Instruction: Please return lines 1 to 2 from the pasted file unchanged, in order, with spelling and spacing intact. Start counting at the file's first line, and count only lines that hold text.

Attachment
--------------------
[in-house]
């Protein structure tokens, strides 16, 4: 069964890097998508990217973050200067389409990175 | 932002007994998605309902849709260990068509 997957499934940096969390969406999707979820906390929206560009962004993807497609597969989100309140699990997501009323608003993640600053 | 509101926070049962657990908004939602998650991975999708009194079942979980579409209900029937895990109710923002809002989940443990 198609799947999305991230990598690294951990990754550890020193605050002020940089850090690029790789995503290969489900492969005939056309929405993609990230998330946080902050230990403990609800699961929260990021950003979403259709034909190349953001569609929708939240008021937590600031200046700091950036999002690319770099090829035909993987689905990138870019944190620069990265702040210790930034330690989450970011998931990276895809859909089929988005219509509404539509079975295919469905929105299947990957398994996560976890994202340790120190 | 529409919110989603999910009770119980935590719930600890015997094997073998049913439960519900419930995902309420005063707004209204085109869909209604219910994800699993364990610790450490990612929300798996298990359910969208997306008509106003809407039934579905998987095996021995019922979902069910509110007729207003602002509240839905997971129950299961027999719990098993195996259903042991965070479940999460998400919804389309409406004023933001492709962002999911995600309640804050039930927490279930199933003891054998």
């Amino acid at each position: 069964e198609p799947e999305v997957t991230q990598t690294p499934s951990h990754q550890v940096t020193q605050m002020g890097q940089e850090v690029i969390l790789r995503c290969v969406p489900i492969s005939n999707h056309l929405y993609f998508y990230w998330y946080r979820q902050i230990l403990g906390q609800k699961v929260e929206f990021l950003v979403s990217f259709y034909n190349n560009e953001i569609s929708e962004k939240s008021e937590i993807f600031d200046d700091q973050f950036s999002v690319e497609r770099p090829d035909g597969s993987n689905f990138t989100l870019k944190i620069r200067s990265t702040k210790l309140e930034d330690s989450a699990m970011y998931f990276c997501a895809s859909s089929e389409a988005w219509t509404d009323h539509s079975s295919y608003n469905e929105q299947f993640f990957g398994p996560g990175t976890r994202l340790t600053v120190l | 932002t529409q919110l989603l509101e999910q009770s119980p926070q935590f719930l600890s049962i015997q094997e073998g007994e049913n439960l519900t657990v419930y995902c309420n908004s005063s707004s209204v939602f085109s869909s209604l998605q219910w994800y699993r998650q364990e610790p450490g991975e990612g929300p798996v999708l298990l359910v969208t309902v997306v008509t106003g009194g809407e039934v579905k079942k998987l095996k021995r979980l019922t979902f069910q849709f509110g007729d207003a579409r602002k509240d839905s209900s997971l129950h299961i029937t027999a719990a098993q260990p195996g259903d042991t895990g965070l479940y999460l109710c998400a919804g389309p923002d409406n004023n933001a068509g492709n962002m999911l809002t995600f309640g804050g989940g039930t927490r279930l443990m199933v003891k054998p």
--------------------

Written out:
[in-house]
């Protein structure tokens, strides 16, 4: 069964890097998508990217973050200067389409990175 | 932002007994998605309902849709260990068509 997957499934940096969390969406999707979820906390929206560009962004993807497609597969989100309140699990997501009323608003993640600053 | 509101926070049962657990908004939602998650991975999708009194079942979980579409209900029937895990109710923002809002989940443990 198609799947999305991230990598690294951990990754550890020193605050002020940089850090690029790789995503290969489900492969005939056309929405993609990230998330946080902050230990403990609800699961929260990021950003979403259709034909190349953001569609929708939240008021937590600031200046700091950036999002690319770099090829035909993987689905990138870019944190620069990265702040210790930034330690989450970011998931990276895809859909089929988005219509509404539509079975295919469905929105299947990957398994996560976890994202340790120190 | 529409919110989603999910009770119980935590719930600890015997094997073998049913439960519900419930995902309420005063707004209204085109869909209604219910994800699993364990610790450490990612929300798996298990359910969208997306008509106003809407039934579905998987095996021995019922979902069910509110007729207003602002509240839905997971129950299961027999719990098993195996259903042991965070479940999460998400919804389309409406004023933001492709962002999911995600309640804050039930927490279930199933003891054998």